In other words, here is a sensible way of checking the accuracy of older climate networks in the past and calibrating them in the future. Tamino had an interesting post on station adjustment using Switzerland as an example with much detail filtering into the comments. There is a complete (although in German) description of the station history and adjustments available.

  9. Posted Jun 5, 2007 at 11:07 AM | Permalink

    A quick addition. A single photo is a point in time. Since climate measurements are made as differences between local averages, what really would be needed for such an approach to work would be a series of photos. It is not that Anthony’s project is useless, it is that for climate science purposes it would not be very useful, of course for political purposes it would be very useful.

  10. Posted Jun 5, 2007 at 11:10 AM | Permalink

    # 3 Steve: The wife and I will need to pack up provisions (latte’s included) as we make our annual pilgrimage along highway 50 from Gardnerville, NV headed to Colorado. The only stations that I’ve noticed that would be along the way will be the Fallon and Austin sites. I fully intend to start my research now so we can document them along the way. I’m looking forward to it (little does the wife know she’s in for a scavenger hunt!)

  11. EW
    Posted Jun 5, 2007 at 11:14 AM | Permalink

    Maybe it’s useful to have at least some points first, no? Taking into account that until now there weren’t even points and climate science seemed not to notice…

  12. doug
    Posted Jun 5, 2007 at 11:20 AM | Permalink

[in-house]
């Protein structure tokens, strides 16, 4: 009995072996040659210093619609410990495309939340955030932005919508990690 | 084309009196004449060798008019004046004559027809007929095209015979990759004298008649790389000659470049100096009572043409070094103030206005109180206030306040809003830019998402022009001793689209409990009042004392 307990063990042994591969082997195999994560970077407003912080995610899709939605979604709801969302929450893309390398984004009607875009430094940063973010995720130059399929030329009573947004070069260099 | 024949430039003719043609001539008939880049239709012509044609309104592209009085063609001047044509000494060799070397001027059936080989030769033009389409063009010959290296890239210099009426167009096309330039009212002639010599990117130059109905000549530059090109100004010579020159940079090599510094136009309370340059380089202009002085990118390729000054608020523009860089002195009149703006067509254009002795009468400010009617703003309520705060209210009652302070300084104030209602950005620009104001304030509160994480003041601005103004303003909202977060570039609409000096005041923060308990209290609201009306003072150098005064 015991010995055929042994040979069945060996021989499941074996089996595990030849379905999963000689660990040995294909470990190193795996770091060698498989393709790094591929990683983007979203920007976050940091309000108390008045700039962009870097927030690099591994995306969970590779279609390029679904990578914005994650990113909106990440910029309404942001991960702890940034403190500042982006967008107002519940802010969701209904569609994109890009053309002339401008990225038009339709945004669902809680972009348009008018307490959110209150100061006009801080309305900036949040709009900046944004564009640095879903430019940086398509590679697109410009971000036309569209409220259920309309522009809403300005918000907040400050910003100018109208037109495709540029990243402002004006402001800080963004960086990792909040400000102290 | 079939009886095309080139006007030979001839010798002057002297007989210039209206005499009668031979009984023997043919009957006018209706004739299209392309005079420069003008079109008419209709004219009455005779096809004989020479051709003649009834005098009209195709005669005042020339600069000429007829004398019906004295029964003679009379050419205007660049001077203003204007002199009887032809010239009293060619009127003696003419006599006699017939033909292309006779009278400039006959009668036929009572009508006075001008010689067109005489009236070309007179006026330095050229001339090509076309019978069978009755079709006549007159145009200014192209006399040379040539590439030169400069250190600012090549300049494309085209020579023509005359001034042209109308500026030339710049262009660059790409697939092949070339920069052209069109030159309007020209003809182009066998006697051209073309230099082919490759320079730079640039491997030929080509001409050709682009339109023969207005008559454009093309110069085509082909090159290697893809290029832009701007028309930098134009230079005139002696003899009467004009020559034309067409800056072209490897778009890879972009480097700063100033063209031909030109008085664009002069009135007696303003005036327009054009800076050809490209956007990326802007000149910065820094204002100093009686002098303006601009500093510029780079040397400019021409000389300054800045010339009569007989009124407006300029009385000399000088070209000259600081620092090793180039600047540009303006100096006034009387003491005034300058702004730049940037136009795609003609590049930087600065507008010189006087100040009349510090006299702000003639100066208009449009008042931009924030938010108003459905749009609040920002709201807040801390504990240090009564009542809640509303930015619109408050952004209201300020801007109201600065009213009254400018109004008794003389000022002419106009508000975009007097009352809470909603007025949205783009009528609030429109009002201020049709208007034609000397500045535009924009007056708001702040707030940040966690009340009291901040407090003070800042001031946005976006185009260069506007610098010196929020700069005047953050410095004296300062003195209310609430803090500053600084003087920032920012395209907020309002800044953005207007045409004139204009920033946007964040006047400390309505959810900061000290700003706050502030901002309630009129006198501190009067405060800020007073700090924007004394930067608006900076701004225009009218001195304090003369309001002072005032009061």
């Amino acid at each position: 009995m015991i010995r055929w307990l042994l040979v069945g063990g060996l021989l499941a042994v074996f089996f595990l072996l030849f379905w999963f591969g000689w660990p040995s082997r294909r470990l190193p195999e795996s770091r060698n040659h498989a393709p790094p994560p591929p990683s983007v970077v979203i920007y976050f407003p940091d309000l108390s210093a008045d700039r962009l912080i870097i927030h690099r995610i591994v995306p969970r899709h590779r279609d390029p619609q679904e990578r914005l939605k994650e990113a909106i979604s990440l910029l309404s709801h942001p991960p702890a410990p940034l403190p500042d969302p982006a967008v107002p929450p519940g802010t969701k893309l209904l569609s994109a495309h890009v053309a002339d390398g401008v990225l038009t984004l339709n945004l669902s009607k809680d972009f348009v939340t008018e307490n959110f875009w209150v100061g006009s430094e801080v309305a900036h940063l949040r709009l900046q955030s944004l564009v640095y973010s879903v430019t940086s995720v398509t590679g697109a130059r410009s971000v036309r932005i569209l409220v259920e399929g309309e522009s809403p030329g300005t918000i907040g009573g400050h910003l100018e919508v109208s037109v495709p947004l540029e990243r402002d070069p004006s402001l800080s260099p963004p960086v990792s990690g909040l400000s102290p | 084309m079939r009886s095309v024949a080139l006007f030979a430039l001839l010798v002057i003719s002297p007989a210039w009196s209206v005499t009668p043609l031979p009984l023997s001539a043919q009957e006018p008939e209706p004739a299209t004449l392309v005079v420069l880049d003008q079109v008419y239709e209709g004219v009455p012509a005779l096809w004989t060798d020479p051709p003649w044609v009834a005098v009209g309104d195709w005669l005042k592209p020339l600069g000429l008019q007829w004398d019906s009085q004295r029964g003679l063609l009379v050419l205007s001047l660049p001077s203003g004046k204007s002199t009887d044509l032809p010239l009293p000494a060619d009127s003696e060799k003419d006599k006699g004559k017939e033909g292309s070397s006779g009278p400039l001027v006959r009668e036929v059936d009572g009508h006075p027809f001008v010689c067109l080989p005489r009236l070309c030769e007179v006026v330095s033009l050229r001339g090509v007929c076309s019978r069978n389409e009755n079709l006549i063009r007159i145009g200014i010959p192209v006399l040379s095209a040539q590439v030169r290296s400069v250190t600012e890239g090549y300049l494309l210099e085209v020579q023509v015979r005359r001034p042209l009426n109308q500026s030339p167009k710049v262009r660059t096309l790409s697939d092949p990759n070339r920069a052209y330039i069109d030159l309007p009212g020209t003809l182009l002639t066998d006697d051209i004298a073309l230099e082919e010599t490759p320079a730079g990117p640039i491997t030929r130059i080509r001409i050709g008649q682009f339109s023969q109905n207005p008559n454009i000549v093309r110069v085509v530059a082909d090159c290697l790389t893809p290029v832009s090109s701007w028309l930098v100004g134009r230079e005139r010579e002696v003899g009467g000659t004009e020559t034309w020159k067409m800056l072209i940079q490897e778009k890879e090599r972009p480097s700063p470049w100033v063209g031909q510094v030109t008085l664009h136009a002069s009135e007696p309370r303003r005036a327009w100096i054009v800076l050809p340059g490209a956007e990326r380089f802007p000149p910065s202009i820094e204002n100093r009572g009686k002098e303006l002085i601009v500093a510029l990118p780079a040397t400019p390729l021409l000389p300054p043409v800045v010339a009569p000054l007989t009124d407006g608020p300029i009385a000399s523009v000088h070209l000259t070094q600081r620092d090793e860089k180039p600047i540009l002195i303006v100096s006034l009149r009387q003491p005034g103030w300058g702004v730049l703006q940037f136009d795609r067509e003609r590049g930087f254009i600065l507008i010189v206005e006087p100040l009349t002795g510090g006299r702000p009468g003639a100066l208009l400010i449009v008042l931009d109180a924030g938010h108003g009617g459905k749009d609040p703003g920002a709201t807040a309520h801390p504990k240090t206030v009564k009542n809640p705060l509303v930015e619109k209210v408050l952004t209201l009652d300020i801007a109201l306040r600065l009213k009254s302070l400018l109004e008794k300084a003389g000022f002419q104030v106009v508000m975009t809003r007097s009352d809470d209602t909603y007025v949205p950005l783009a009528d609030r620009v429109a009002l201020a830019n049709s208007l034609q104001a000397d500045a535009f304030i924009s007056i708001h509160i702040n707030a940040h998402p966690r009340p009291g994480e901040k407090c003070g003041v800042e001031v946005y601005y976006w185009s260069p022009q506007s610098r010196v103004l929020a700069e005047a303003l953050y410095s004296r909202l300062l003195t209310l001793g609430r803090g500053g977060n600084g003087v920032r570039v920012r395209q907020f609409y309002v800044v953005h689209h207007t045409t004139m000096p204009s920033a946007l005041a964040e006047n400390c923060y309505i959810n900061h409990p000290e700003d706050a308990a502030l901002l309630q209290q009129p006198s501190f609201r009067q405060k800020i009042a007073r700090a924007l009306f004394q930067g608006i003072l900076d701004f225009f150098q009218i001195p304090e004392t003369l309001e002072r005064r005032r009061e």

I imagine people are scrambling to remove the barbeques and light bulbs before the inspectors arrive. We may never know how bad the record was, but it may clean up future data.

  13. MarkW
    Posted Jun 5, 2007 at 11:22 AM | Permalink


    Eli, that’s a very interesting position for you to take.
    You point out that anything less than a perfect record of the micro-site data is not very usefull. However, the record that Anthony is compiling is significantly better than what the Team has been using.

    So are you willing to admit that the Team is using bad data?

  14. Anthony Watts
    Posted Jun 5, 2007 at 11:28 AM | Permalink

    RE8 Excellent point Eli, climate is in fact a time series, so the photography needs to be expanded when possible.

    There is already some metadata being gathered, for example at Tahoe City, a simple question to property management indicated that the tennis courts and condos were built in the early 1980’s and that seems to be reflected in the temperature record.

    So, while everyone is out there surveying sites, in addition to questions about site history, please ask the curator if any historical photographics exist to dicument site changes. Post them along with current photos. State climatologis may have these photos also.